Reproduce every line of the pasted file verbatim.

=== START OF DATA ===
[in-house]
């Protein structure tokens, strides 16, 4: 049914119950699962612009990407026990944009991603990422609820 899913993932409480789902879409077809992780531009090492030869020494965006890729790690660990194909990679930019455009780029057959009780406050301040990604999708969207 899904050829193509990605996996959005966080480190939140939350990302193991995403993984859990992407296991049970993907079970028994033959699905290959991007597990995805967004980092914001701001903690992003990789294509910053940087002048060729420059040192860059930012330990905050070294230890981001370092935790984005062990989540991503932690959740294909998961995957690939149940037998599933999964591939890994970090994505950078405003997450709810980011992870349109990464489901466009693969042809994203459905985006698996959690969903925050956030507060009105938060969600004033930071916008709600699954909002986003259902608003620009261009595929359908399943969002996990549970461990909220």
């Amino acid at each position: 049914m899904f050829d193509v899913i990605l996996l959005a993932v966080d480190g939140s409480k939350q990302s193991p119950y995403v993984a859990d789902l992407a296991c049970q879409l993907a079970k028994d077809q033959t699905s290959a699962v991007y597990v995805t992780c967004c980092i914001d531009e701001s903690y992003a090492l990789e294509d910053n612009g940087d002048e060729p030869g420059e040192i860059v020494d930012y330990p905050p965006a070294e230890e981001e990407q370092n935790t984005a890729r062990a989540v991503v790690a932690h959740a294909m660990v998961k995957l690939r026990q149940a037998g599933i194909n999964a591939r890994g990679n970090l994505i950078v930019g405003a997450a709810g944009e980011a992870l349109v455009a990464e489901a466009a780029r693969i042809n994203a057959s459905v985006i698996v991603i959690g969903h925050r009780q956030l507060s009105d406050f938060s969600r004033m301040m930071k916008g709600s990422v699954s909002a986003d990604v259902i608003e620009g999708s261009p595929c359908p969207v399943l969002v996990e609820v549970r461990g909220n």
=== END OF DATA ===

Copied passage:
[in-house]
């Protein structure tokens, strides 16, 4: 049914119950699962612009990407026990944009991603990422609820 899913993932409480789902879409077809992780531009090492030869020494965006890729790690660990194909990679930019455009780029057959009780406050301040990604999708969207 899904050829193509990605996996959005966080480190939140939350990302193991995403993984859990992407296991049970993907079970028994033959699905290959991007597990995805967004980092914001701001903690992003990789294509910053940087002048060729420059040192860059930012330990905050070294230890981001370092935790984005062990989540991503932690959740294909998961995957690939149940037998599933999964591939890994970090994505950078405003997450709810980011992870349109990464489901466009693969042809994203459905985006698996959690969903925050956030507060009105938060969600004033930071916008709600699954909002986003259902608003620009261009595929359908399943969002996990549970461990909220």
């Amino acid at each position: 049914m899904f050829d193509v899913i990605l996996l959005a993932v966080d480190g939140s409480k939350q990302s193991p119950y995403v993984a859990d789902l992407a296991c049970q879409l993907a079970k028994d077809q033959t699905s290959a699962v991007y597990v995805t992780c967004c980092i914001d531009e701001s903690y992003a090492l990789e294509d910053n612009g940087d002048e060729p030869g420059e040192i860059v020494d930012y330990p905050p965006a070294e230890e981001e990407q370092n935790t984005a890729r062990a989540v991503v790690a932690h959740a294909m660990v998961k995957l690939r026990q149940a037998g599933i194909n999964a591939r890994g990679n970090l994505i950078v930019g405003a997450a709810g944009e980011a992870l349109v455009a990464e489901a466009a780029r693969i042809n994203a057959s459905v985006i698996v991603i959690g969903h925050r009780q956030l507060s009105d406050f938060s969600r004033m301040m930071k916008g709600s990422v699954s909002a986003d990604v259902i608003e620009g999708s261009p595929c359908p969207v399943l969002v996990e609820v549970r461990g909220n």